It’s easiest to manage your dietary intake when you add the least amount possible of flavorings to your popcorn. If you enjoy popcorn with just a dash of salt, go for it. However, popcorn that is only modified slightly can be somewhat plain.

Try the following keto popcorn recipes to satisfy your cravings.

Note that the last recipe is actually a one-ingredient popcorn alternative. Since it’s exceptionally low in carbohydrates, this keto popcorn alternative may satisfy you while fitting into a strict keto program.

Avocado Keto Popcorn

Ingredients

  • 3 cups of popped popcorn
  • ½ ripe avocado, peeled and diced
  • 1 tsp. of olive oil
  • 5 tbsp. of chili lime salt

Directions

Drizzle the popcorn with the olive oil, mixing as you do so. Sprinkle the chili lime salt on the popcorn while tossing with your hands. Then, add the diced avocado and toss to combine.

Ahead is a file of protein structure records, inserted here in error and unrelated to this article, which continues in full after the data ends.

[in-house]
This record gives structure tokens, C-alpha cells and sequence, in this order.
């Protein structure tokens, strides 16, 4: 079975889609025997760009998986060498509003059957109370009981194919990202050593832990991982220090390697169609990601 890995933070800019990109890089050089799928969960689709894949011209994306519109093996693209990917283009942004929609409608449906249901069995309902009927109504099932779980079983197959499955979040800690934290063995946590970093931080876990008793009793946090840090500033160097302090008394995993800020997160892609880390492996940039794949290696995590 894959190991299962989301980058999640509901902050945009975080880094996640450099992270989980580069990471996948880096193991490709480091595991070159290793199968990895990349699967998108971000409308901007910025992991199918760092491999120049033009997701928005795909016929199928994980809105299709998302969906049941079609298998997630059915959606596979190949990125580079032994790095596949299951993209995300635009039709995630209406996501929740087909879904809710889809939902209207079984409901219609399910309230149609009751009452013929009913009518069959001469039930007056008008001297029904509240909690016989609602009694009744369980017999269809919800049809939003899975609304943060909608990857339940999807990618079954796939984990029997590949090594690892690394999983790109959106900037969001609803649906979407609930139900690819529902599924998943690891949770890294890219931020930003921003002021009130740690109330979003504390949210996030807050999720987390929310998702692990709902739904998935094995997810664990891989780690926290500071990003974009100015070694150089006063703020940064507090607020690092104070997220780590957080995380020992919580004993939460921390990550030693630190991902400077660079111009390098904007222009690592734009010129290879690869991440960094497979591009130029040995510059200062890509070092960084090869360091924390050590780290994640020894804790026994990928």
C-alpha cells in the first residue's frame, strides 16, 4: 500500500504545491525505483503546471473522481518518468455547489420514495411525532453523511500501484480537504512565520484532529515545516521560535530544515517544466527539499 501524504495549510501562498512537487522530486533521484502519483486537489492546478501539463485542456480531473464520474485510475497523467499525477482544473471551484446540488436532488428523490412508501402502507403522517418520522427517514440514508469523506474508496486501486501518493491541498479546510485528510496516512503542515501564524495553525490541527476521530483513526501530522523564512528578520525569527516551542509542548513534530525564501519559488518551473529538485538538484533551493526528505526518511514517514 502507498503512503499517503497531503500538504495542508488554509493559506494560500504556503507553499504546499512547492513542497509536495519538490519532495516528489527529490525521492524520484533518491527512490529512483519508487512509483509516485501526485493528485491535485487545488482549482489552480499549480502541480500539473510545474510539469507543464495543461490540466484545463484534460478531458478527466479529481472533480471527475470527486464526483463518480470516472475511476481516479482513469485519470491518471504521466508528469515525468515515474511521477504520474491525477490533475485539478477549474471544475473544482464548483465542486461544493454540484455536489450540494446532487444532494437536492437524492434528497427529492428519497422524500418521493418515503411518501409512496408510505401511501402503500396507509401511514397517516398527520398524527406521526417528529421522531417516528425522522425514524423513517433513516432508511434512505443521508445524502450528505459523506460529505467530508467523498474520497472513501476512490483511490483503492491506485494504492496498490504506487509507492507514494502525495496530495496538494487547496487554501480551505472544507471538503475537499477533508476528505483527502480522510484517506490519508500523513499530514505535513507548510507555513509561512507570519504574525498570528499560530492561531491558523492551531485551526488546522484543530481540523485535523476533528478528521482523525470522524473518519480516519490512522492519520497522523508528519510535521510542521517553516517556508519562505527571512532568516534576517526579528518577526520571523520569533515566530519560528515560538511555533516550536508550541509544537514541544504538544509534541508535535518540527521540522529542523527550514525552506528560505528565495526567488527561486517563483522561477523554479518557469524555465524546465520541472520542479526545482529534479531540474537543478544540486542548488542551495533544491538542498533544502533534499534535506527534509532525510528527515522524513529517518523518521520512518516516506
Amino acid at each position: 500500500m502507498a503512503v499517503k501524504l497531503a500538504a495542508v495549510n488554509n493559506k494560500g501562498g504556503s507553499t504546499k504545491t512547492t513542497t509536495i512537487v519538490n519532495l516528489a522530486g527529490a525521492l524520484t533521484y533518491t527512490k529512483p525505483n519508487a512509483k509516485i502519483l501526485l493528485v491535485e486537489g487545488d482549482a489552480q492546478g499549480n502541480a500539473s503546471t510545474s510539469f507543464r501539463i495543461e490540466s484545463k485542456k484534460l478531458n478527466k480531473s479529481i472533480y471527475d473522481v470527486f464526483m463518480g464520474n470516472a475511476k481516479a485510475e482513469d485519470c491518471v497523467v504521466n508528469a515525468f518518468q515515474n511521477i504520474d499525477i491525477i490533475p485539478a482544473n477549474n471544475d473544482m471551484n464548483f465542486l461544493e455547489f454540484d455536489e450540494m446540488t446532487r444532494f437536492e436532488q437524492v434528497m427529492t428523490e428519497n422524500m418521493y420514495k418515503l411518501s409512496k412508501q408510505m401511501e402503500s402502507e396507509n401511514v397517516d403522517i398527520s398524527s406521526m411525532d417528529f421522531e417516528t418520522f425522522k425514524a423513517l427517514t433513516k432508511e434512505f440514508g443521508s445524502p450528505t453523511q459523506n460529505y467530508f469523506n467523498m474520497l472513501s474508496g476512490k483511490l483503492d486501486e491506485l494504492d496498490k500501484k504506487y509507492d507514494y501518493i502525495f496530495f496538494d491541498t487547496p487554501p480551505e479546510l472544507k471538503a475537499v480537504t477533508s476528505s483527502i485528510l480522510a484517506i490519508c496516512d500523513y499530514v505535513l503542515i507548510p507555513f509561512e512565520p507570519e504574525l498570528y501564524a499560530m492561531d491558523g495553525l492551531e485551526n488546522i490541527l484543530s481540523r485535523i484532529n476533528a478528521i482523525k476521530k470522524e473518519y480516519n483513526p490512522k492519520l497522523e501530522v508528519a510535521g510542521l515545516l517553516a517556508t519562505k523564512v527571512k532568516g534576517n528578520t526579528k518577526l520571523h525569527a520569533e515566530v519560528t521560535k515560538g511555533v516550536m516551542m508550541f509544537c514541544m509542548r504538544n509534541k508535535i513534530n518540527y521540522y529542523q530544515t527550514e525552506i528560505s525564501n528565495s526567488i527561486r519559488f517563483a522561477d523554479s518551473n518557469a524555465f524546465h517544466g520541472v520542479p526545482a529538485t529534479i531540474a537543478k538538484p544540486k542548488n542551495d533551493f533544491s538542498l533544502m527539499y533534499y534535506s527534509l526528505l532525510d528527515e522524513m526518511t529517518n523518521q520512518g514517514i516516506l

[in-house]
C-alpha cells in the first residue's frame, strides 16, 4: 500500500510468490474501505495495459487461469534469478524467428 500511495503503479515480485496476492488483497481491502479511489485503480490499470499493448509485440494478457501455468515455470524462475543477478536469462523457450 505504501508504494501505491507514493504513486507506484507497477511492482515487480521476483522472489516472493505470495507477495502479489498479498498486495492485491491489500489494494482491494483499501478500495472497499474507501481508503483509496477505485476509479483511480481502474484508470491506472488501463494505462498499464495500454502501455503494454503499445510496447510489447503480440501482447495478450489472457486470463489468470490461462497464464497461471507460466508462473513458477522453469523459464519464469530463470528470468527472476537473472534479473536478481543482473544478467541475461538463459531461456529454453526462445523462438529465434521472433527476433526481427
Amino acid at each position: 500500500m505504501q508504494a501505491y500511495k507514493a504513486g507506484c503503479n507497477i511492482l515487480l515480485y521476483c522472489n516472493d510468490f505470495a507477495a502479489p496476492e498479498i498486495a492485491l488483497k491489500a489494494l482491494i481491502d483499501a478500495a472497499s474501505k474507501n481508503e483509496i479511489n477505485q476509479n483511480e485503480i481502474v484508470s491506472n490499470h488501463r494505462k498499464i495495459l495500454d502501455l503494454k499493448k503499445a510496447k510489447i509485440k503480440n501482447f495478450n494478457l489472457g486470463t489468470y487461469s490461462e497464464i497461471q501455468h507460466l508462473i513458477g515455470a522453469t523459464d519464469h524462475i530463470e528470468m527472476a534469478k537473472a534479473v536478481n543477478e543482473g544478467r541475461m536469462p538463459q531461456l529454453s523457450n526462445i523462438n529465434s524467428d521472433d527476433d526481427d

Spicy Keto Popcorn

Ingredients

  • 3 cups of popped popcorn
  • 1 tsp. of vegetable or olive oil
  • ¼ tsp. of salt
  • ¼ tsp. of paprika
  • 1 tsp. of chili powder

Directions

In a small bowl, combine the salt, paprika, and chili powder. Drizzle the oil over the popcorn, tossing to combine. Sprinkle the spice mixture over the popcorn while tossing.

Keto Popcorn Alternative

Ingredient

100 grams (about one cup) of hard cheese such as Gouda

Directions

Cut the Gouda into slices, and then cut the slices into bite-sized squares. Cover a rimmed baking sheet with oven-safe parchment paper. Scatter the squares on the baking sheet, and then cover them with a paper towel. Set the baking sheet aside at room temperature for 48 hours. Then, preheat the oven to 390 degrees Fahrenheit. Bake the Gouda squares for three minutes and serve immediately.

There are approximately 3.5 ounces in every 100 grams of Gouda cheese. Per each ounce of cheese, there are 101 calories and 0.6 grams of total carbs. Since Gouda lacks fiber, there is also 0.6 grams of net carbs. This serving size also provides seven grams of protein and nearly eight grams of fat.

Other Keto Popcorn Alternatives

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We understand not everyone has time to make their own keto popcorn so here are some of our favorite popcorn alternatives that you can buy: